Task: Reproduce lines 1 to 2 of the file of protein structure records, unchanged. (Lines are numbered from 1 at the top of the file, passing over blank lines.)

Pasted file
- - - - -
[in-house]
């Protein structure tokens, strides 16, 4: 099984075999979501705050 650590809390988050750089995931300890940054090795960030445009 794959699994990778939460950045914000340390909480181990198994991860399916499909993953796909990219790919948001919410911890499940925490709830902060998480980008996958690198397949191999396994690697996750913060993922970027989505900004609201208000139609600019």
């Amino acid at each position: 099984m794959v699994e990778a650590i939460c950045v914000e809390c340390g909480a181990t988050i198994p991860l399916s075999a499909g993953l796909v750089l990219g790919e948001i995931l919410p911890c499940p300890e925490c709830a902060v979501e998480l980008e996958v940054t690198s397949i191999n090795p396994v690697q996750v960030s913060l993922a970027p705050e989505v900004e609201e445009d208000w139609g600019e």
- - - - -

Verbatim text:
[in-house]
């Protein structure tokens, strides 16, 4: 099984075999979501705050 650590809390988050750089995931300890940054090795960030445009 794959699994990778939460950045914000340390909480181990198994991860399916499909993953796909990219790919948001919410911890499940925490709830902060998480980008996958690198397949191999396994690697996750913060993922970027989505900004609201208000139609600019």